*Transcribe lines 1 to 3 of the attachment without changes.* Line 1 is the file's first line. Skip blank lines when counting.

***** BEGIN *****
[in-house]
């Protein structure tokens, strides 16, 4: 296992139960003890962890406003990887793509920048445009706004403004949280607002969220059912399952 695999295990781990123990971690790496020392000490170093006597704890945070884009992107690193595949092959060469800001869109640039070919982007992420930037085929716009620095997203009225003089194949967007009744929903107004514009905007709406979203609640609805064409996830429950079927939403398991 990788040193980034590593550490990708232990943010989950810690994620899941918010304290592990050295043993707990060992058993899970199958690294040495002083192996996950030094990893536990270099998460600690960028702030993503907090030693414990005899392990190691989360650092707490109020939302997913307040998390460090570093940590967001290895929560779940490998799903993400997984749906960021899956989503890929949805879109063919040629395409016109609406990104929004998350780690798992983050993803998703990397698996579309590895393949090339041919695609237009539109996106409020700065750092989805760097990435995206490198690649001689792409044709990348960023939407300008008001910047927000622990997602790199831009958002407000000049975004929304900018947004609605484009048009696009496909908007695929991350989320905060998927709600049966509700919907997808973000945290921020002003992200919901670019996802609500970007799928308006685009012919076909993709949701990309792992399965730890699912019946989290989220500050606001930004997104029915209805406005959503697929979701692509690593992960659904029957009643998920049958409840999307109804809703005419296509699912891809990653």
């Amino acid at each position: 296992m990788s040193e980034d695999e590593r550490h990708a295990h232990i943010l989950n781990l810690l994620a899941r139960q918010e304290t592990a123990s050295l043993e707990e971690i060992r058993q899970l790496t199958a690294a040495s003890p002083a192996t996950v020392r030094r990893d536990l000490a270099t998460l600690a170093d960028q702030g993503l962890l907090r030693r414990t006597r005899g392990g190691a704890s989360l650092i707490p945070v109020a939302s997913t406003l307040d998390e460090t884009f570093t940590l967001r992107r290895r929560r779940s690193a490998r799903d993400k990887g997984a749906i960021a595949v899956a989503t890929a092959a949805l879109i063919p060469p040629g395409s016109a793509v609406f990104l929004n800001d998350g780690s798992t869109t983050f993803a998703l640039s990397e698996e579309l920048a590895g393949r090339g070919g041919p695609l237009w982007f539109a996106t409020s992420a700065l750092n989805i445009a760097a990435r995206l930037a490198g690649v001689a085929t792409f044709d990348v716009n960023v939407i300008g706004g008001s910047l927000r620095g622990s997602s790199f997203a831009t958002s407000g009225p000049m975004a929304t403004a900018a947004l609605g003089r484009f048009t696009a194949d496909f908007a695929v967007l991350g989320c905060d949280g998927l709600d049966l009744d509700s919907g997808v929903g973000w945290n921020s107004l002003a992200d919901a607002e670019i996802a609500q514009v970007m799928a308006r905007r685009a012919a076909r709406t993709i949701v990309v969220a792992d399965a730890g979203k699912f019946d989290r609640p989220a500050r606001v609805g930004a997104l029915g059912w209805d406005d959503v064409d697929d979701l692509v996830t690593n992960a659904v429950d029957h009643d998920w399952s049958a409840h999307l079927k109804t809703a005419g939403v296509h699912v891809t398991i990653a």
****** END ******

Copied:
[in-house]
């Protein structure tokens, strides 16, 4: 296992139960003890962890406003990887793509920048445009706004403004949280607002969220059912399952 695999295990781990123990971690790496020392000490170093006597704890945070884009992107690193595949092959060469800001869109640039070919982007992420930037085929716009620095997203009225003089194949967007009744929903107004514009905007709406979203609640609805064409996830429950079927939403398991 990788040193980034590593550490990708232990943010989950810690994620899941918010304290592990050295043993707990060992058993899970199958690294040495002083192996996950030094990893536990270099998460600690960028702030993503907090030693414990005899392990190691989360650092707490109020939302997913307040998390460090570093940590967001290895929560779940490998799903993400997984749906960021899956989503890929949805879109063919040629395409016109609406990104929004998350780690798992983050993803998703990397698996579309590895393949090339041919695609237009539109996106409020700065750092989805760097990435995206490198690649001689792409044709990348960023939407300008008001910047927000622990997602790199831009958002407000000049975004929304900018947004609605484009048009696009496909908007695929991350989320905060998927709600049966509700919907997808973000945290921020002003992200919901670019996802609500970007799928308006685009012919076909993709949701990309792992399965730890699912019946989290989220500050606001930004997104029915209805406005959503697929979701692509690593992960659904029957009643998920049958409840999307109804809703005419296509699912891809990653």
């Amino acid at each position: 296992m990788s040193e980034d695999e590593r550490h990708a295990h232990i943010l989950n781990l810690l994620a899941r139960q918010e304290t592990a123990s050295l043993e707990e971690i060992r058993q899970l790496t199958a690294a040495s003890p002083a192996t996950v020392r030094r990893d536990l000490a270099t998460l600690a170093d960028q702030g993503l962890l907090r030693r414990t006597r005899g392990g190691a704890s989360l650092i707490p945070v109020a939302s997913t406003l307040d998390e460090t884009f570093t940590l967001r992107r290895r929560r779940s690193a490998r799903d993400k990887g997984a749906i960021a595949v899956a989503t890929a092959a949805l879109i063919p060469p040629g395409s016109a793509v609406f990104l929004n800001d998350g780690s798992t869109t983050f993803a998703l640039s990397e698996e579309l920048a590895g393949r090339g070919g041919p695609l237009w982007f539109a996106t409020s992420a700065l750092n989805i445009a760097a990435r995206l930037a490198g690649v001689a085929t792409f044709d990348v716009n960023v939407i300008g706004g008001s910047l927000r620095g622990s997602s790199f997203a831009t958002s407000g009225p000049m975004a929304t403004a900018a947004l609605g003089r484009f048009t696009a194949d496909f908007a695929v967007l991350g989320c905060d949280g998927l709600d049966l009744d509700s919907g997808v929903g973000w945290n921020s107004l002003a992200d919901a607002e670019i996802a609500q514009v970007m799928a308006r905007r685009a012919a076909r709406t993709i949701v990309v969220a792992d399965a730890g979203k699912f019946d989290r609640p989220a500050r606001v609805g930004a997104l029915g059912w209805d406005d959503v064409d697929d979701l692509v996830t690593n992960a659904v429950d029957h009643d998920w399952s049958a409840h999307l079927k109804t809703a005419g939403v296509h699912v891809t398991i990653a």